Iraq has finally overtaken Iran as the second largest oil producer in OPEC according to the International Energy Agency. Baghdad chalked up 3mb/d production compared to 2.9mb/d from Tehran. For some, that’s cause for celebration – ‘proving’ that international sanctions against Iran are ‘working’ – but it merely highlights the profound supply side problems afflicting the oil world. Bad news all round.

The idea that Iraq, now the second largest producer in OPEC, could be relied upon to provide consistent (let alone) excess supplies, flies in the face of all the political problems afflicting the country. Its main output gains have come in Kurdistan, a region that the central Shia government in Iraq refutes as a self-standing oil producing region. The dictum was very clear after Saddam fell; those who do business in Kurdistan will be barred from far bigger fields in the centre and South of the country. Ballpark numbers certainly backed it up. Baghdad sits on 143bn barrels of ‘proven’ oil reserves, compared to 40bn barrels in Kurdistan. For a time, it was a message that most IOCs were happy to heed. The likes of Exxon, BP, Lukoil and Shell signed very unattractive service contract agreements (i.e. hired help), with a view to securing proper production sharing agreements with Baghdad down the line. The problem is that Baghdad has never worked out what’s good for them; decent contracts have never been put on the table to entice IOCs (or national counterparts) to see Iraq as a serious proposition. Fields haven’t been developed. New infrastructure hasn’t been built.

That’s exactly why the biggest players, including Exxon, Chevron, and Total have called Baghdad’s bluff by signing bilateral deals with Kurdistan as the more credible (if modest) output option. Unless Iraq blinks first to revise contractual terms, don’t expect IOC investment anytime soon. Baghdad might take their chances with the Chinese, (if Beijing happens to still be interested). Russia might invest when asked, but they’ll make sure new fields only come online at times of their choosing for global fundamentals. Alas, far from blinking, Baghdad has kept their eyes wide shut. Although it didn’t chuck Exxon out of West Quarna plays, it barred them from their latest licensing rounds, and indeed Chevron for their ‘Erbil betrayals’. Baghdad will hit its ‘12mb/d’ production targets by 2017, with or without international help – or so the story goes. The snag isn’t just that Kurdistan provides IOCs with the perfect hedge to put pressure on Baghdad, but that Iraq hasn’t understood the unfolding contours of the new energy world. Ten years ago, the greatest risk for IOCs wasn’t operating in high risk, uncertain return markets, but not having access to prospective elephant fields in the first place. It was ‘follow the resources, or die’.

The global unconventional explosion has totally re-written this analysis. If you aren’t willing to offer decent terms and decent conditions, investment won’t come. International players can pick and choose jurisdictions for the best returns. You’re as likely to find a herd of elephants in the US Mid-West these days as you are in a highly explosive Middle East, which, if anything, provides the real kicker for Iraq here: Not only is Baghdad offering poor fiscal terms on new concessions (without any serious legal structure), it’s doing so in an increasingly large security vacuum. Since the US upped-sticks, local grievances have been sharpened without a common enemy. 19% unemployment and chronically high levels of absolute poverty afflicting the population don’t help. But it’s sectarian schisms that remain the most divisive fault lines rather than rich vs. poor in Iraq. Oil sits at the heart of this debate.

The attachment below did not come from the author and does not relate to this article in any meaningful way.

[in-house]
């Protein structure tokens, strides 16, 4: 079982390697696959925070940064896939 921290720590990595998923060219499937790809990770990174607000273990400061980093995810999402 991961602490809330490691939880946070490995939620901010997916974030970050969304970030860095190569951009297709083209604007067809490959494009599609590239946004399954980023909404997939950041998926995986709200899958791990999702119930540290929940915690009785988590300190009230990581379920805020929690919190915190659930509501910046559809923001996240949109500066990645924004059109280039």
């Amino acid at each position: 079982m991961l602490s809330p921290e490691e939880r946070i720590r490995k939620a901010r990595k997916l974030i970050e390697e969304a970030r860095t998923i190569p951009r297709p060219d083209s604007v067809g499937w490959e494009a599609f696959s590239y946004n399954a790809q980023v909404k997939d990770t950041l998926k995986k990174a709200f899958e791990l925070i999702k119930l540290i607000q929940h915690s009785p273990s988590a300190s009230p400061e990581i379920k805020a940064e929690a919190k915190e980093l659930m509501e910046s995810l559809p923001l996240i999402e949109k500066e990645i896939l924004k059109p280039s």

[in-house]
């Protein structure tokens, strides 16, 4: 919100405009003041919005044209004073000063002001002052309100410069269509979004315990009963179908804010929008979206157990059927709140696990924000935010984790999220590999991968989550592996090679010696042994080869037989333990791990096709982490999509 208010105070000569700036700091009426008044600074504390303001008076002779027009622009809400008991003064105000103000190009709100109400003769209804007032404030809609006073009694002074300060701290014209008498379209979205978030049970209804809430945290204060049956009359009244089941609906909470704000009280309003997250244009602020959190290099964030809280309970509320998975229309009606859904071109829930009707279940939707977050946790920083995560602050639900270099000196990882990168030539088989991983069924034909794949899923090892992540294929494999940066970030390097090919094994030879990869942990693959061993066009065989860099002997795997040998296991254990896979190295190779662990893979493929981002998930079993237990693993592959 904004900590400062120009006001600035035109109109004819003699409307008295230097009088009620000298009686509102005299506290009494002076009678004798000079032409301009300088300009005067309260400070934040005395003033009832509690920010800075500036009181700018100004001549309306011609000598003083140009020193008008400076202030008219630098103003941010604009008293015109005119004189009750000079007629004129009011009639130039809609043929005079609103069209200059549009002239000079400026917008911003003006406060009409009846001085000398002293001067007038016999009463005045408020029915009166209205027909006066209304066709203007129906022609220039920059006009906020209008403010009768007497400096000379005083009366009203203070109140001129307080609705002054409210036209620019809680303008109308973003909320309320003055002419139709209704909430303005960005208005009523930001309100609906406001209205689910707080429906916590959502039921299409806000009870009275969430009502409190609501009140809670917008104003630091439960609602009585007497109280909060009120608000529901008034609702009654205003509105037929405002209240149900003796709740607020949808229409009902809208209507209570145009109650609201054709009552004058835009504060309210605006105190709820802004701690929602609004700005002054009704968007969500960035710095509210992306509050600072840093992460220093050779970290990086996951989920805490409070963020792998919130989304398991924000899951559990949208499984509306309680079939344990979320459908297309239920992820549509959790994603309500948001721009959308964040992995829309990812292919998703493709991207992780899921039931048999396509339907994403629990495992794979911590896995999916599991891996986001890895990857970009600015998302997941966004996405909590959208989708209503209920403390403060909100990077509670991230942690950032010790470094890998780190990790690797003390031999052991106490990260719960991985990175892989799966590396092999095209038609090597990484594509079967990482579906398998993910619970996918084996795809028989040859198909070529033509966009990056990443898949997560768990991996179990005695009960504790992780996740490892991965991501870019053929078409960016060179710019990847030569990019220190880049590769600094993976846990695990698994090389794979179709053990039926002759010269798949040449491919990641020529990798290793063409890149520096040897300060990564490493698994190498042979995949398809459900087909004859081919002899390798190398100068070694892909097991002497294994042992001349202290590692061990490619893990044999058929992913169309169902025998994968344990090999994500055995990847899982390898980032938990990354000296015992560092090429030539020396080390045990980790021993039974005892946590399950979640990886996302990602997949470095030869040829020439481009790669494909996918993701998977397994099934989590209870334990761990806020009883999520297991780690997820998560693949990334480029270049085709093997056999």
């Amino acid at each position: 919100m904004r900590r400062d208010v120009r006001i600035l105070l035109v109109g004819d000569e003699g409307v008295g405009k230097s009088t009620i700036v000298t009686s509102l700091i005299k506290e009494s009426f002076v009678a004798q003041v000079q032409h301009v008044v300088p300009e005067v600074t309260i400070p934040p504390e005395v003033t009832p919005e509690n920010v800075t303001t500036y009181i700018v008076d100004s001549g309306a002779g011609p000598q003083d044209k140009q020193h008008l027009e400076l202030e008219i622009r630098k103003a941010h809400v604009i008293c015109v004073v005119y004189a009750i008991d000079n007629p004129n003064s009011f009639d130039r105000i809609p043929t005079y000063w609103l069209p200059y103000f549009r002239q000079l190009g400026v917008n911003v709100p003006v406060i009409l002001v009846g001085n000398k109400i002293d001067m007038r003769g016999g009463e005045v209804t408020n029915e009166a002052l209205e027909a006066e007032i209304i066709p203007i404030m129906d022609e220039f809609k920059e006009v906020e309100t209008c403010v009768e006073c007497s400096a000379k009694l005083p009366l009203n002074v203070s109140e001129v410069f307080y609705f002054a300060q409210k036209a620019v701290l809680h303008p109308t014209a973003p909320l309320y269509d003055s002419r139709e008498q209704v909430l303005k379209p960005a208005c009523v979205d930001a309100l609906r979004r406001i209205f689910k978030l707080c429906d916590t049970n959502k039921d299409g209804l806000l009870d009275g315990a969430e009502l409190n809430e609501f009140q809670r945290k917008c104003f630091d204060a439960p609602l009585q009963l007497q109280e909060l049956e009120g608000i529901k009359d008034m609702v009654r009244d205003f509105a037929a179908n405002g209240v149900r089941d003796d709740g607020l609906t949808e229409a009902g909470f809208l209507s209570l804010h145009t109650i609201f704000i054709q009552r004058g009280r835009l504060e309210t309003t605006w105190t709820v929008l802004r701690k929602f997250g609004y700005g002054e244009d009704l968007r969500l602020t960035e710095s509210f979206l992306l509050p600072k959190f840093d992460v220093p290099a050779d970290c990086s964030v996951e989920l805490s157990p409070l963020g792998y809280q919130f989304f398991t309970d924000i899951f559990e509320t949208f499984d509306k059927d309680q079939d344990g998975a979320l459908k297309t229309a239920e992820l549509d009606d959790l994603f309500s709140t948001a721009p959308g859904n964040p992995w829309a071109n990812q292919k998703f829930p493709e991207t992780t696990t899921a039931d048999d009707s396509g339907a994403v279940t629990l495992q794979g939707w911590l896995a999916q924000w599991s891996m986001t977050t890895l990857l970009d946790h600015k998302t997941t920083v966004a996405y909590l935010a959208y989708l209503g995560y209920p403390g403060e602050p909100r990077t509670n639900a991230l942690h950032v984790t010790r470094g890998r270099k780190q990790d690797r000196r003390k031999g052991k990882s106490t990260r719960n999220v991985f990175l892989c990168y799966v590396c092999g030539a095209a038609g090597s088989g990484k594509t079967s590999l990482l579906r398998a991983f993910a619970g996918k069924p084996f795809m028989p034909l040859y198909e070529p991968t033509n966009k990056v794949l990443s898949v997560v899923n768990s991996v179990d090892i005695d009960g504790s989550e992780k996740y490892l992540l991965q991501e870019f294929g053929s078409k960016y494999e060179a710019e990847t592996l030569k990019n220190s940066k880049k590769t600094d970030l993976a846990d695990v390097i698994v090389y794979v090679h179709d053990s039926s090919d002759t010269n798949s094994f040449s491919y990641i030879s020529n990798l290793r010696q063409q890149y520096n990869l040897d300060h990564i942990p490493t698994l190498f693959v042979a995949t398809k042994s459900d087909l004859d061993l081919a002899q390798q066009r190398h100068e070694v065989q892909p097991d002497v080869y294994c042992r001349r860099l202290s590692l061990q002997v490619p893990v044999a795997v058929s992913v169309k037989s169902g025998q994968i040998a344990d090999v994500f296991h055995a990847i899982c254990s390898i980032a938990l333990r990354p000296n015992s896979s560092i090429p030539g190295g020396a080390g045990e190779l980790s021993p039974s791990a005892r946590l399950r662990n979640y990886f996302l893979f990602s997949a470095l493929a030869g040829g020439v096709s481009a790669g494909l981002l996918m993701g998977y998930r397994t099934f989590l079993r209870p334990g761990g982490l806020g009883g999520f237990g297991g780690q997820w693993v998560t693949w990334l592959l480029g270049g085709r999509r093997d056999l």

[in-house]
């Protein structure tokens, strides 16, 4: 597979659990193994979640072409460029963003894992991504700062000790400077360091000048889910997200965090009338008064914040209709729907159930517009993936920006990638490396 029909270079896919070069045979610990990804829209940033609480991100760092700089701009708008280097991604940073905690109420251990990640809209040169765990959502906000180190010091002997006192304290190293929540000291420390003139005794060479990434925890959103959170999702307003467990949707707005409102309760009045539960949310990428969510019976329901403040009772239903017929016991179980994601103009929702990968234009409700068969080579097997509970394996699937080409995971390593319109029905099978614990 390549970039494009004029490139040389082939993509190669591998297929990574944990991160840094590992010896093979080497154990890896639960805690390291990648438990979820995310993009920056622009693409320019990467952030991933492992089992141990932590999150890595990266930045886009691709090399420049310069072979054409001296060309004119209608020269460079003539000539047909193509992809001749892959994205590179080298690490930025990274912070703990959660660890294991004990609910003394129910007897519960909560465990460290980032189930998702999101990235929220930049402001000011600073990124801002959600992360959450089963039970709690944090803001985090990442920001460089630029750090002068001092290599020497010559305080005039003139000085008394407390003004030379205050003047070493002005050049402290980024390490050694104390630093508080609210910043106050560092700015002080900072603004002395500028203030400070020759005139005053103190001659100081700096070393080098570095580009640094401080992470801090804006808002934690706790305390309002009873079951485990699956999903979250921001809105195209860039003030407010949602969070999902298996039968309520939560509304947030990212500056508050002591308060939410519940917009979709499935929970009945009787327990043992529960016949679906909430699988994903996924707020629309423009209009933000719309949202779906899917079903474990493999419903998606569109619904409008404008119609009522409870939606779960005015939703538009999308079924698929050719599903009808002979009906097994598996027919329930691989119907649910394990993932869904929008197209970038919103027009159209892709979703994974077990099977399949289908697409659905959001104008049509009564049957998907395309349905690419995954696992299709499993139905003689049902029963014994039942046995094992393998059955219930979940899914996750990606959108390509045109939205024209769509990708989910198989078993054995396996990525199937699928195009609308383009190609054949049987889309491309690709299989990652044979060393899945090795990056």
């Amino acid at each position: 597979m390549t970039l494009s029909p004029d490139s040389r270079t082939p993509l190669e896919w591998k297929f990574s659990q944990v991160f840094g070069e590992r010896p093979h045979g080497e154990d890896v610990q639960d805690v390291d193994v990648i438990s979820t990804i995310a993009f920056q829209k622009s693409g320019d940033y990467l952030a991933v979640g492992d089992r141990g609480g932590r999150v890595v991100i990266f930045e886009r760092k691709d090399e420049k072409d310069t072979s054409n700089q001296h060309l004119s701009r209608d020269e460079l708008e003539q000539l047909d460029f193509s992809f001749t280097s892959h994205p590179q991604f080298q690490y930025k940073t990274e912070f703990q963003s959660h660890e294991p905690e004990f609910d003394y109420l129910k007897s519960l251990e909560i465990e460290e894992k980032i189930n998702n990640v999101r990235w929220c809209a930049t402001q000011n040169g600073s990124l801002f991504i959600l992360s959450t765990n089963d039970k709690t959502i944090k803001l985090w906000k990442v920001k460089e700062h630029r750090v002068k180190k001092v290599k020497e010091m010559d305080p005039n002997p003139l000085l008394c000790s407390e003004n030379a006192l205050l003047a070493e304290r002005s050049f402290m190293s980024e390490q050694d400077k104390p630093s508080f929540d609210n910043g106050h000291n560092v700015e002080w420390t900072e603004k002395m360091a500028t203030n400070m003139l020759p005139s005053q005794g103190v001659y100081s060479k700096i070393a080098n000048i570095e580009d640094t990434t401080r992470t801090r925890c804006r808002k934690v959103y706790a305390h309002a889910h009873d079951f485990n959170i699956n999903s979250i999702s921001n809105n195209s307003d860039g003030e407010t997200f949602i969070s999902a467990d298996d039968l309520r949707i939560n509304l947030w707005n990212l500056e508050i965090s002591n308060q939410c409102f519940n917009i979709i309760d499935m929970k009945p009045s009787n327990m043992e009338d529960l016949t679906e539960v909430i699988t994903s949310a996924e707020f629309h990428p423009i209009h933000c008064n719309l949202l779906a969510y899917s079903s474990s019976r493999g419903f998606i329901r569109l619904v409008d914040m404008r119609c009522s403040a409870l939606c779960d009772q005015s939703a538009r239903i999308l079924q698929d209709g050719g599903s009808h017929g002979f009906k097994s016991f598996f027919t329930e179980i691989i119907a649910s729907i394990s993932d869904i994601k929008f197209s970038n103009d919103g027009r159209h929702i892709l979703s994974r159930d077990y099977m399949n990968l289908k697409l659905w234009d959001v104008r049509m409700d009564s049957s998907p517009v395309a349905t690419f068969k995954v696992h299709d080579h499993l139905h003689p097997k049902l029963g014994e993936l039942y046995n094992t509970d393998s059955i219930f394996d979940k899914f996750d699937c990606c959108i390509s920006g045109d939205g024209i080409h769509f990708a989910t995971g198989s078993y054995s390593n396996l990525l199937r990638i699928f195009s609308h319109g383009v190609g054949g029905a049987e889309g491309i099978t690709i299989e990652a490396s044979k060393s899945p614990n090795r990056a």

However you spin things, IOCs are bankrolling Kurdish succession in the North thanks to enhanced oil receipts (Turkey could obviously do without such developments), while Sunni politicians (let alone insurgency groups) have never come to terms with Shia power, embodied by the al-Maliki central government. Something will eventually have to give in Iraq on how state formation does (or doesn’t) play out, with oil providing the underlying formula for who gets what, where, and when. That’s before you ‘price in’ external meddling from neighbouring Iran, a nation that’s more than happy to stir the Shia pot to progress its economic and political interests in the region. Clipping Iraqi oil production is the perfect way of doing that. It hardly went unnoticed in Tehran that Iraq made as much cash ($22-24bn) in the last quarter. That’s not been the order of things since the 1990 Gulf War; Iran will work hard to keep it that way.

Put all that together, and Iraq will struggle to nudge output towards 4mb/d over the next few years, let alone hitting 5, 6, or 7mb/d over the next decade. As for 12mb/d production targets by 2017 as a the new ‘swing producer’, forget it. Iraq has squeezed out all it can from its older fields; any further gains will be attritional, at best. The upshot is that we’re left with the same oil market equation we’ve had for decades: Saudi Arabia and Russia are simply too big to fail. No one, least of all Iraq is going to change that anytime soon when it rejoins OPEC quotas in 2014. It’s therefore all the more disturbing that the IEA are pinning their main global supply growth hopes on Iraq over the next decade.

But let’s be generous and assume Iraq prevails against all the odds; you then have to beg the serious question: Would enhanced oil royalties from 7mb/d oil production be the catalyst to hold Iraq together from sharing the spoils, or would it rip the country apart? In a winner takes all system between its constituent parts, my bet would be on the latter. The more Iraq gets it oil ‘right’, the more likely things will end in spectacular (and very crude) failure… :